Offensive Line Powers Rejuvenated Run Game

It's just four games, but the Packers are on pace to obliterate the team record for yards per carry and smash through the 2,000-yard barrier for the first time in a decade. How are they doing it? With "incredible" performances by the offensive line.

After Sunday's victory over Detroit, Aaron Rodgers said the offensive line played "incredible."

That word hasn't been used often in conjunction with the Green Bay Packers' offensive line in quite some time.

In that 22-9 win, the Packers rushed for 180 yards and threw for a net of 269 for a total of 449. Rodgers was sacked once — and that was a coverage sack in which Rodgers had plenty of time to throw the ball into the seats.

It's a remarkable turnaround after the Packers averaged 3.9 yards per carry and gave up 51 sacks in 2012, averaged 3.9 yards per carry and yielded 41 sacks in 2011 and averaged 3.8 yards per carry and allowed 31 sacks in 2010.

Guards Josh Sitton and T.J. Lang have settled into their positions after switching sides during the offseason. Evan Dietrich-Smith has been a big upgrade over past-his-prime Jeff Saturday at center. And offensive tackles David Bakhtiari and Don Barclay have performed beyond the expectations of youth (rookie and second year) and pedigree (fourth round and undrafted).

"It's impressive. Those guys are doing a really good job," Rodgers said after the game. "You know, it helps when you have a center who can really set the tempo and set the calls. Then you've got two of the smartest guys on the team on either side of him with Josh and T.J. Those guys make sure we're in the right calls, do a great job of making dummy calls all the time. You've got Donny and David, who have been really consistent. David, you don't even think twice about him over there. It's impressive to watch him, especially on film, the way he's improved. Those guys are rolling right now."

Unbelievably, the Packers are averaging 5.32 yards per carry and are on pace to rush for 2,264 yards. That would be the fifth-most in franchise history. Green Bay hasn't rushed for even 1,900 yards since 2003, when Ahman Green rushed for 1,883 of the team's record 2,558 yards. The 2003 team also owns the club record with 5.05 yards per carry.

Improving the run game was the team's major focus on offense during the offseason and training camp. That work is paying dividends beyond anyone's expectations.

"It's showing up on tape and it's more productive," offensive line coach James Campen said on Thursday. "It's still a work in progress. Certainly, it's not just the line or the running backs. It's also the receivers making blocks downfield and quarterbacks carrying out fakes. I look forward to keep improving as we move forward."

One thing mentioned by Campen last week and by the linemen on Sunday was improved communication.

"In a lot of our runs, we have a lot of options based on what the defense does or what look they present," offensive coordinator Tom Clements explained on Monday. "We might call a particular play but we may have three or four options based on the defense, and so when you have all those options, the line has to talk to the quarterback, the quarterback has to listen, has to communicate, and we look at the pictures and say ‘OK we've done this once, let's try if we get that same look let's use this other variation.' Because of the fact that we have so many options, it requires more communication, and they're doing a good job of it."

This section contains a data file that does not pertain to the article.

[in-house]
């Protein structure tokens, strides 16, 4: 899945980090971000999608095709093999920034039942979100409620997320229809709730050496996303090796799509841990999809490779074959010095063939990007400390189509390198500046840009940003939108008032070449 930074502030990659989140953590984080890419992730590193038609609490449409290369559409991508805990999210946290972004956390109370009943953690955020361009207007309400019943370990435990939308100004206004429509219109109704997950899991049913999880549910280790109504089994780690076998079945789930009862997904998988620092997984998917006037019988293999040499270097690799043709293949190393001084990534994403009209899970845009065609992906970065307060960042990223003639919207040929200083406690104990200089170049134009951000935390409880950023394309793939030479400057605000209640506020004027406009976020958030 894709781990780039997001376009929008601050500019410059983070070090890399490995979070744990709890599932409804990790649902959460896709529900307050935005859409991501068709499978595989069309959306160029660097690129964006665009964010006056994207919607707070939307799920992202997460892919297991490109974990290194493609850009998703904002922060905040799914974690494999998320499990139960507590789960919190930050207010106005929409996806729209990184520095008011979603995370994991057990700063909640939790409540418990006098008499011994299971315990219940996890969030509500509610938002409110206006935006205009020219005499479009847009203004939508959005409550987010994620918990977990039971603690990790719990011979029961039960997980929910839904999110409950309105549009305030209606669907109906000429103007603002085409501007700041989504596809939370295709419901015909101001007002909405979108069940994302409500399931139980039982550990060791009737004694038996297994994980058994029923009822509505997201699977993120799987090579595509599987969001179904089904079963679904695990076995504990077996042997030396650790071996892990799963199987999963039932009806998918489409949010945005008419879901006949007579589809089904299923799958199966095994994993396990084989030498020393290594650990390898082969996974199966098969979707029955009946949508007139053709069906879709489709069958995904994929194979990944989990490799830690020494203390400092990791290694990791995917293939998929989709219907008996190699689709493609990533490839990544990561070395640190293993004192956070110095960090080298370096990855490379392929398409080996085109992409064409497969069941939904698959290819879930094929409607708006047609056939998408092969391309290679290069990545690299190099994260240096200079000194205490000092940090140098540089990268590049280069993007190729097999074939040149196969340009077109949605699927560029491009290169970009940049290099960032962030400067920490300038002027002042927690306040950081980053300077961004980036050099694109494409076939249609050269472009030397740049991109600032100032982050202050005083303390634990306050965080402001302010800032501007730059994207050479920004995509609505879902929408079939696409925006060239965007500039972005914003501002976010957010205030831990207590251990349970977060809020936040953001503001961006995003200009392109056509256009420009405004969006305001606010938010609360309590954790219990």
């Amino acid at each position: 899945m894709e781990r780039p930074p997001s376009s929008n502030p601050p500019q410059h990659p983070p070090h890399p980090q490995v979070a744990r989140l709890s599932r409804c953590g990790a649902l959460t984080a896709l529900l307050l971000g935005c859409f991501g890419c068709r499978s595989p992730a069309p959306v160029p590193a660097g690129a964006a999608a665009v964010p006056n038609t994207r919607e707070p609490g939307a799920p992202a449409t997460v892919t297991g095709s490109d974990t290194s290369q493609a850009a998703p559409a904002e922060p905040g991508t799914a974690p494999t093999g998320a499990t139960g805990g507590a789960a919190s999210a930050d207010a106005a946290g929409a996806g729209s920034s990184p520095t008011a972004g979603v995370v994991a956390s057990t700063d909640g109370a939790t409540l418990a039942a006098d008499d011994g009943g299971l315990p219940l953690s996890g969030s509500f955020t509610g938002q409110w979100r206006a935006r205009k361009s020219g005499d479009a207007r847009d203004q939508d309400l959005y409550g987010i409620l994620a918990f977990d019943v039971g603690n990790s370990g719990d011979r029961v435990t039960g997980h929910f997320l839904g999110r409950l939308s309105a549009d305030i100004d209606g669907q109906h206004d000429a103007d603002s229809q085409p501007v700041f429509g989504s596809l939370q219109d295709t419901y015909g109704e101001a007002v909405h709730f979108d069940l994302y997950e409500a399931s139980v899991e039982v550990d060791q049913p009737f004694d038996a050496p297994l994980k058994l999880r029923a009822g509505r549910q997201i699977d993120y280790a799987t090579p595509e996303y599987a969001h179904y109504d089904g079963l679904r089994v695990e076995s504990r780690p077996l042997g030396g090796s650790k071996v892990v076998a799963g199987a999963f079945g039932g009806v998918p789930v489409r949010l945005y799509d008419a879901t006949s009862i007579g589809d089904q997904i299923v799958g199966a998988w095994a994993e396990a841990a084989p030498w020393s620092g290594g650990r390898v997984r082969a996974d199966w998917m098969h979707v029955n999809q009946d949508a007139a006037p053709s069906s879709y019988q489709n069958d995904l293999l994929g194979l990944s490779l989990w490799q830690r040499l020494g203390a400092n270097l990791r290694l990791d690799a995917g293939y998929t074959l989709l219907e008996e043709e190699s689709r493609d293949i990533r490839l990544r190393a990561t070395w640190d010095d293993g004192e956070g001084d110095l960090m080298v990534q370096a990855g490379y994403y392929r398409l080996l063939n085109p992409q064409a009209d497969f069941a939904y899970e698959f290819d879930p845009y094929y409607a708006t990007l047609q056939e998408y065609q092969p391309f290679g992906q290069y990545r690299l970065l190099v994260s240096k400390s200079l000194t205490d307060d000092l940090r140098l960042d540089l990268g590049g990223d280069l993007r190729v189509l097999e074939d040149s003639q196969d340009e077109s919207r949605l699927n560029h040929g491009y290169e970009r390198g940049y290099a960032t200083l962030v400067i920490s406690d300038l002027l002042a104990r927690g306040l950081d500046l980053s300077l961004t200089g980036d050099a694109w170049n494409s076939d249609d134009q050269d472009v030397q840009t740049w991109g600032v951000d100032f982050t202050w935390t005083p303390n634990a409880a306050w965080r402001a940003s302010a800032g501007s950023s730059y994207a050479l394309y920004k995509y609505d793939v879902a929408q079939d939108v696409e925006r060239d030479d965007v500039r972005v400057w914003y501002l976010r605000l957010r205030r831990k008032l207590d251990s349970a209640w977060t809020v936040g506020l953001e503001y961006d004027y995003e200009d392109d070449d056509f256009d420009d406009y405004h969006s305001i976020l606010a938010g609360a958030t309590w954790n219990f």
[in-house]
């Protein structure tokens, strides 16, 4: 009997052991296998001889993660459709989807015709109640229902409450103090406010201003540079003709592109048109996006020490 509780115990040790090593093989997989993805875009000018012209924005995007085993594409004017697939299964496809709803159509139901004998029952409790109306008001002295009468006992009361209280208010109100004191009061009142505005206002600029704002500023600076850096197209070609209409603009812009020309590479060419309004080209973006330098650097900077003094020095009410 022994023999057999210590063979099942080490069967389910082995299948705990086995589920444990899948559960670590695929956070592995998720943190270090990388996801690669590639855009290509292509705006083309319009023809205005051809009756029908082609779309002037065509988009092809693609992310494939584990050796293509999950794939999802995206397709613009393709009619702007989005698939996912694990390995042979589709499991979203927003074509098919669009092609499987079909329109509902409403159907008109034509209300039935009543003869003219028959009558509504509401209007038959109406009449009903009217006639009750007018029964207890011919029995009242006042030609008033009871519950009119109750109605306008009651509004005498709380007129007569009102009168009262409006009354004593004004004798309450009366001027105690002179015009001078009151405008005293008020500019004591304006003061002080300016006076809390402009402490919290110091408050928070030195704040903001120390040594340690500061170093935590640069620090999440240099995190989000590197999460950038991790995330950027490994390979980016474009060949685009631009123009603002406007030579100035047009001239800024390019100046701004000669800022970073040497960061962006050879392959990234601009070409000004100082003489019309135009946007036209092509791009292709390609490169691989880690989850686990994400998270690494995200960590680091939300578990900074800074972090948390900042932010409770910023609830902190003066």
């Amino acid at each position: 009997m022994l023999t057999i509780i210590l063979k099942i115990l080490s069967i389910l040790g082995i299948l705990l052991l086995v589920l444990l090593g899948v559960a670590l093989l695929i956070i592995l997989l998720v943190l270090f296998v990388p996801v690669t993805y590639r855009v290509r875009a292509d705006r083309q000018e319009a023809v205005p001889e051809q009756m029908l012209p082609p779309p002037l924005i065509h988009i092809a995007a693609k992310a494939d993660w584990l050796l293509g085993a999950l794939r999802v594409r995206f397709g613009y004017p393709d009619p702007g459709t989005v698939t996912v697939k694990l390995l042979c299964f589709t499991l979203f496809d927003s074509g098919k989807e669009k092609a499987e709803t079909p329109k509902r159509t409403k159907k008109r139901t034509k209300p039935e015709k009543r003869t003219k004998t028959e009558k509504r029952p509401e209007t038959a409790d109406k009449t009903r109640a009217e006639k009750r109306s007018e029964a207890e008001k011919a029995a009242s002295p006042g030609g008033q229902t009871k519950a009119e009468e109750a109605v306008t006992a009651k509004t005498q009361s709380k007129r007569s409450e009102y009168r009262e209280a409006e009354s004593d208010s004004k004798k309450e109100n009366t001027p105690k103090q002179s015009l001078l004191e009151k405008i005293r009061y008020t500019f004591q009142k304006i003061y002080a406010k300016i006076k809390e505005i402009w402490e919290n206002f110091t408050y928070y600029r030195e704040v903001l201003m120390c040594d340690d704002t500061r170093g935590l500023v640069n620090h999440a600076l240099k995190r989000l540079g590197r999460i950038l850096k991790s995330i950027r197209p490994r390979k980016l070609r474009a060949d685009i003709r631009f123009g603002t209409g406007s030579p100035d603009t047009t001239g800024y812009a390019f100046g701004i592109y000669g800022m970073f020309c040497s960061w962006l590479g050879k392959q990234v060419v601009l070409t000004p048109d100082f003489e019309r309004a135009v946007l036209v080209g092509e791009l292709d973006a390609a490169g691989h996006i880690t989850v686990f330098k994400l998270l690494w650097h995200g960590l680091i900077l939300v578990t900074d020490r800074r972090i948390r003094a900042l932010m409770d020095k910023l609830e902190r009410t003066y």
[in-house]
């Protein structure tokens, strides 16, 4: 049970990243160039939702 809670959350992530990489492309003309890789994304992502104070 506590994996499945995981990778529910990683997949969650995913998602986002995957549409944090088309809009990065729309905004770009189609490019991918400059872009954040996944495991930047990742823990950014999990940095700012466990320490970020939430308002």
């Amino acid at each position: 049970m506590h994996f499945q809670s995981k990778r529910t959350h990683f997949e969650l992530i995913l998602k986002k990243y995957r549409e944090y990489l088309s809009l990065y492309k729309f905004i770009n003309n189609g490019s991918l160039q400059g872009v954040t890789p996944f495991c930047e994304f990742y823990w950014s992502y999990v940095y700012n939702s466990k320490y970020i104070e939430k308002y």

They certainly did on Sunday. It was Green Bay's first back-to-back 180-yard rushing days since 2003. Its 182 yards against Cincinnati and 180 against Detroit represent the second- and third-best days since 2009.

"We're communicating a lot better as a group with Aaron, the running backs, the tight ends, the blocking unit, the protection unit," Dietrich-Smith said. "We have taken it upon ourselves to make sure that we all understand each other, what we're doing, assignments, that kind of thing. That has paid dividends. The coaches have put us in good schemes and allowed us to go out there and play fast. Once we can execute, that's what we do: We put points on the board and put up big yards."

Against the Lions, running backs Eddie Lacy and Johnathan Franklin and receiver Randall Cobb combined for 28 carries. Only two of those lost yards — Franklin's fumble and Lacy on the final drive. That's big-time against Detroit's formidable front four. Since the start of 2010, the Lions' defensive line ranked second in the league with a total of 181.5 sacks and tackles for losses.

In fact, the Packers have just six lost-yardage running plays for the season (quarterback kneeldowns excluded), according to STATS. That's tied for San Diego for tops in the league.

"Surprised? No," Lang said. "We know that we have a lot of talent up front. Our job is to go out there and grind. When we do a good job of our assignments, we give our offense a lot better chance of being successful. We never like to take credit up front. We just go out there and do our job."

The good news is the offense doesn't feel like it's peaked. Fourteen runs on Sunday went for 3, 4 or 5 yards. The next step is for the linemen to maintain their blocks for an extra split-second or the backs to make one more defender miss to turn a nice run into a big play.

"We're not going to rest on our laurels," Clements said.


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Bill Huber is publisher of Packer Report magazine and PackerReport.com and has written for Packer Report since 1997. E-mail him at packwriter2002@yahoo.com, or leave him a question in Packer Report's subscribers-only Packers Pro Club forum. Find Bill on Twitter at twitter.com/PackerReport.


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